3. The women of all nations are beautiful. Female beauty, in the limited sense of the word, is that outward form and proportion which corresponds with the theories of poets and the rules of artists — of which every nation has examples, and of which every woman has a share. But beauty, by a more natural definition of the word, is that indescribable charm, that union of many qualities of person, and mind, and heart, which insures to man the greatest portion of happiness.

4. One of our best poets has touched on this matter with the wisdom of inspiration ; these are his words:

“ She dwelt among the untrodden ways,

Beside the springs of Dove,
A maid whom there was none to praise,

And very few to love.
She lived unknown, and few could know

When Lucy ceased to be;
But she is in her grave, and, oh!

The difference to me!"

5. There was a maiden, something more to the purpose than the slender damsels whom academies create on canvass, or of whom some bachelor bards dream. The poet of Rydal Mount is a married man, and knows from what sources domestic happiness comes. The gossamer creations of the fancy, were they transformed to breathing flesh and blood, would never do for a man's bosom. Those delicate aërial visions, those personified zephyrs, are decidedly unfit for the maternal wear and tear of the world. Not so the buxom dames of our two fine islands,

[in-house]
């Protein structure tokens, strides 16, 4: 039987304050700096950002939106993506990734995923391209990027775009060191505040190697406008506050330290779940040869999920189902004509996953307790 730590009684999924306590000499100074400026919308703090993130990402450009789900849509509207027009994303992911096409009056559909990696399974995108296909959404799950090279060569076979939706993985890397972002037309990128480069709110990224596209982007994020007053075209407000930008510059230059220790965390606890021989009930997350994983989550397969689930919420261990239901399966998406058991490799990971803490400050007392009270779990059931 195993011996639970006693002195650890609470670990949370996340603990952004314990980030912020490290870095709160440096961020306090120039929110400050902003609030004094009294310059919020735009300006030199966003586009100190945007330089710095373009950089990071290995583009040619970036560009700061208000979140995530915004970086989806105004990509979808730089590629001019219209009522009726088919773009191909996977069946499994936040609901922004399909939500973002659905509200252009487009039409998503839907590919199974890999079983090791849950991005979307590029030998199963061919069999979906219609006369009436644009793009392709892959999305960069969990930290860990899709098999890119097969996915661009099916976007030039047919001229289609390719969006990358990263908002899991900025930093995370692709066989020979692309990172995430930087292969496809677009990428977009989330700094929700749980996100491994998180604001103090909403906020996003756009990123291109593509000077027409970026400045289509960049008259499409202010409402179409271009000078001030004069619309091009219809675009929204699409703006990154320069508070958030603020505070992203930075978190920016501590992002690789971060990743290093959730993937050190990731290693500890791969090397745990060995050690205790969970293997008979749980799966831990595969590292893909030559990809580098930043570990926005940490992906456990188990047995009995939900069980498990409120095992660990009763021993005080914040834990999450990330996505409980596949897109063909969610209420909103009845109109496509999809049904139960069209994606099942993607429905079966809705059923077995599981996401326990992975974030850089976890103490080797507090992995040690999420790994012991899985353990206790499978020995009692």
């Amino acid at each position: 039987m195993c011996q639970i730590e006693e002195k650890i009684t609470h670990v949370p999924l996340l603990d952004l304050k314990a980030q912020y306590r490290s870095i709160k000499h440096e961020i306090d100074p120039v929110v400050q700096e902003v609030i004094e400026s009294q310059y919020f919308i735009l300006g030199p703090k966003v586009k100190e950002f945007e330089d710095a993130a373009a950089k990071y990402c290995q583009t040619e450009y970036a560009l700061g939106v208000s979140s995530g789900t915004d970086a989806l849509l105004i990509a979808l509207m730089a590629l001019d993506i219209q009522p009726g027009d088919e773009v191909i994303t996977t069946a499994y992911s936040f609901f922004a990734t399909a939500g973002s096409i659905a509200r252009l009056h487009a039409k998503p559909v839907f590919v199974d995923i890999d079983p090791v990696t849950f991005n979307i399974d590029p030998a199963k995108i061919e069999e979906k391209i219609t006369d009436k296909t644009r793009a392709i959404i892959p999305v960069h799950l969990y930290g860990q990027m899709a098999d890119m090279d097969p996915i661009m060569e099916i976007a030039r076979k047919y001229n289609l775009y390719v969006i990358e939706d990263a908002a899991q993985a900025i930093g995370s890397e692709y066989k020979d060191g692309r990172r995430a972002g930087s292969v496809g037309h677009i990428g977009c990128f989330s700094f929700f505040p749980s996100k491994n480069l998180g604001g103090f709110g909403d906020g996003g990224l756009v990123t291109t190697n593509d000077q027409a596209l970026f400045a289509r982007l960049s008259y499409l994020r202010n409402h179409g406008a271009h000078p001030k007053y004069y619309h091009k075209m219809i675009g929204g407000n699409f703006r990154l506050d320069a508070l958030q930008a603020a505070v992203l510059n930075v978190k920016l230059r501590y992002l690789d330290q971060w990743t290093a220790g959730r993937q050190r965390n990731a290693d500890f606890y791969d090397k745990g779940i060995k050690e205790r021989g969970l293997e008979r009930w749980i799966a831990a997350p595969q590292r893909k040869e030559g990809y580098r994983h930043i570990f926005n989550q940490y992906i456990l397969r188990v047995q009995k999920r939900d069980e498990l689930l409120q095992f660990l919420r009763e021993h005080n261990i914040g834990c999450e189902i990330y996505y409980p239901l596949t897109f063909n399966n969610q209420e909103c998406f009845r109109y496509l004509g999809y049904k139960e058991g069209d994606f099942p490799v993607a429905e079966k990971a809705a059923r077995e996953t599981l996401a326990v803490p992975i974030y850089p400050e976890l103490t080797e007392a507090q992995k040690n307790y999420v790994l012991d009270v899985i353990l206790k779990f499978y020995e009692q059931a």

6. Look to them as they move along. If art, with its scale and its compasses, and its eternal chant of “the beau ideal,” “the beau ideal,” had peopled the world, we would have been a nation of ninnies; our isles would have been filled with lazy figures, and beings "beautiful exceedingly," but loveless, joyless, splendidly silly, and elegantly contemptible. It has been better ordered.

7. I have looked much on man, and more on woman. The world presents a distinct image of my own perception of beauty; and from the decisions of true love I could lay down the law of human affection, and the universal opinion entertained respecting female loveliness. There is no need to be profound, there is no occasion for research ; look on wedded society, — is it not visible to all ?